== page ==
Stagnant Wages and the Connection to Immigration

By David Seminara on September 19, 2013

New data from the Census Bureau released this week confirm that while the economy is improving, incomes remain stagnant for all but the wealthiest Americans. According to a piece in Wednesday’s New York Times, the new data reveal that median household income adjusted for inflation was $51,017 in 2012, down slightly from $51,100 last year and significantly from a peak of $56,080 in 1999. According to the Washington Post’s Wonkblog, a typical American family now makes less than they would have back in 1989, when the (adjusted for inflation) figure was $51,681.

Aside from stagnant wages, we also have a stubbornly high unemployment rate, historically low labor force participation rate, and plenty of people who are underemployed. It’s a dismal picture, but the wage stagnation issue is just as troubling as the unemployment and underemployment crisis. According to the Times, the new data reveal that the top 5 percent of earners, those making $191,000 a year or more, made as much in 2012 as they did before the recession, but nearly everyone else is still making less, with less educated and lower-income men faring worst of all.

The release of this annual report on income and poverty will no doubt lead to more hand wringing in the media and in the halls of Congress about why wages aren’t going up. But the issue of immigration — legal and illegal — won’t be part of the mainstream discussion. Wage stagnation is a complex issue and only a fool would assert that continued large-scale immigration is the only reason why wages for working class Americans aren’t keeping pace with inflation, let alone rising.

But at the same time, to deny that immigration isn’t part of the wage stagnation picture, especially when it comes to less educated, lower-income workers, is to deny the obvious. Much has been made about how illegal immigration slowed during the recession, but the fact is that legal immigration has continued apace, generally averaging a million or more new arrivals each year during a time when job growth has been stagnant. As Steve Camarota pointed out in this 2011 backgrounder, nearly 14 million immigrants arrived during the previous decade (2000-2010). This was a decade where we experienced net negative job growth, but where at the same time, we took in more immigrants than in any previous decade. You have to be pretty creative to deny that immigration has played some role in depressing wages.

Employers don’t hand out raises and benefits like Santa Claus distributing presents. They respond to market forces, paying what they need to pay and offering the benefits needed to attract and retain workers. In recent years, it simply hasn’t been necessary to increase wages or benefits for most lower-paid, lower-skill workers in most parts of the country because there are simply too many people in this segment of the labor pool. Now if the estimated 11 million illegal immigrants are legalized and can join the mainstream labor pool, the wage stagnation crisis will only intensify.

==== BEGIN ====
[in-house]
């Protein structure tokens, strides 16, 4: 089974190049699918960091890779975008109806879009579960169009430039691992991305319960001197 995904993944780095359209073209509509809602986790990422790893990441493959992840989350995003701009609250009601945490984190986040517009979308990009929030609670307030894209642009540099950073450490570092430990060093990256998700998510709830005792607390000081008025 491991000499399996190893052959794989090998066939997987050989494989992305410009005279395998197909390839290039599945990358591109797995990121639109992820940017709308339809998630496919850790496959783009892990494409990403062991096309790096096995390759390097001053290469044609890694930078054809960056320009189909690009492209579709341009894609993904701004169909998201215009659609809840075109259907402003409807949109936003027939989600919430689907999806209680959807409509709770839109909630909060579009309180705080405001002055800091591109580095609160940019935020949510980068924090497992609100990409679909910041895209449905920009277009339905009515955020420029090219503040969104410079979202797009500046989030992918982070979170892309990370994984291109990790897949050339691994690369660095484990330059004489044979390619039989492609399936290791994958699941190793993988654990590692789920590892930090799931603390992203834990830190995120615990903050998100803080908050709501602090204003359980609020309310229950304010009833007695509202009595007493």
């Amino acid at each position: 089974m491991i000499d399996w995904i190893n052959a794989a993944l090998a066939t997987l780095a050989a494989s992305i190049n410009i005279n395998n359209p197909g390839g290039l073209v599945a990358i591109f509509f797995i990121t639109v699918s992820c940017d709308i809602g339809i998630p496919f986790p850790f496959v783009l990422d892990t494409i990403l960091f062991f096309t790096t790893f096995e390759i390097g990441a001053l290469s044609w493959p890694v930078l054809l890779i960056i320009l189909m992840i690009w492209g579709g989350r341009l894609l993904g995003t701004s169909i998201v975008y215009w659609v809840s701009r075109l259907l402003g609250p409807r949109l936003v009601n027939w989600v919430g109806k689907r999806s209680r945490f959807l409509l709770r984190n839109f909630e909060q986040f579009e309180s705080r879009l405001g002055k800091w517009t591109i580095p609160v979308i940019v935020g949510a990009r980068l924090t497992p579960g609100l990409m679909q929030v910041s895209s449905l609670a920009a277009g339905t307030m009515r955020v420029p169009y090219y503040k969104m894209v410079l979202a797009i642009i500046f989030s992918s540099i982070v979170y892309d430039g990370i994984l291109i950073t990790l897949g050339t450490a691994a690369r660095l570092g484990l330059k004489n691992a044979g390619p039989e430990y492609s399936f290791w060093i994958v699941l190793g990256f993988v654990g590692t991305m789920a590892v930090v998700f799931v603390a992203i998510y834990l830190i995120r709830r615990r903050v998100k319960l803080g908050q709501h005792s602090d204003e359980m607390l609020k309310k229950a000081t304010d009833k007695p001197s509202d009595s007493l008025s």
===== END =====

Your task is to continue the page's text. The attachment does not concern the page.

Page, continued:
An illegal immigrant who right now has to go down to a Home Depot parking lot to pick up day labor jobs or who can only apply for jobs with unscrupulous employers who turn a blind eye to their fake identity cards has limited options. But once he can apply on a level footing with legal immigrants and Americans for jobs with legitimate employers, we’ll be adding millions more into our already crowded mainstream labor pool.

Few want to go on record making a link between immigration and wage stagnation, however, because many fear that they’ll be accused of blaming or scapegoating immigrants. There are good reasons to be cautious because, sadly, there are extremists in this country (and in every other wealthy nation) who hate foreigners and anyone who looks different than them. There are also people like me, who are politically moderate or even liberal who believe that most immigrants, legal and illegal, are good people who deserve our respect. But that doesn’t mean we shouldn’t be concerned about the impact that immigration has on the working poor in America.

The reality is that extremists operate outside our political culture and aren’t part of any serious policy debate anyway. We cannot avoid a frank and open discussion of the wage stagnation crisis and how immigration and a potential amnesty impacts it simply because we are afraid of providing ammunition to hateful individuals who aren’t going to change no matter what we do. There is a fear that if we admit that large-scale immigration impacts wages that people will dislike immigrants on a personal level, but I think that sells the American people short. Most people are, by nature, welcoming, and are rational enough to have a public policy debate without making it personal. It’s high time we had an open and honest debate about why wages for the working poor aren’t going up.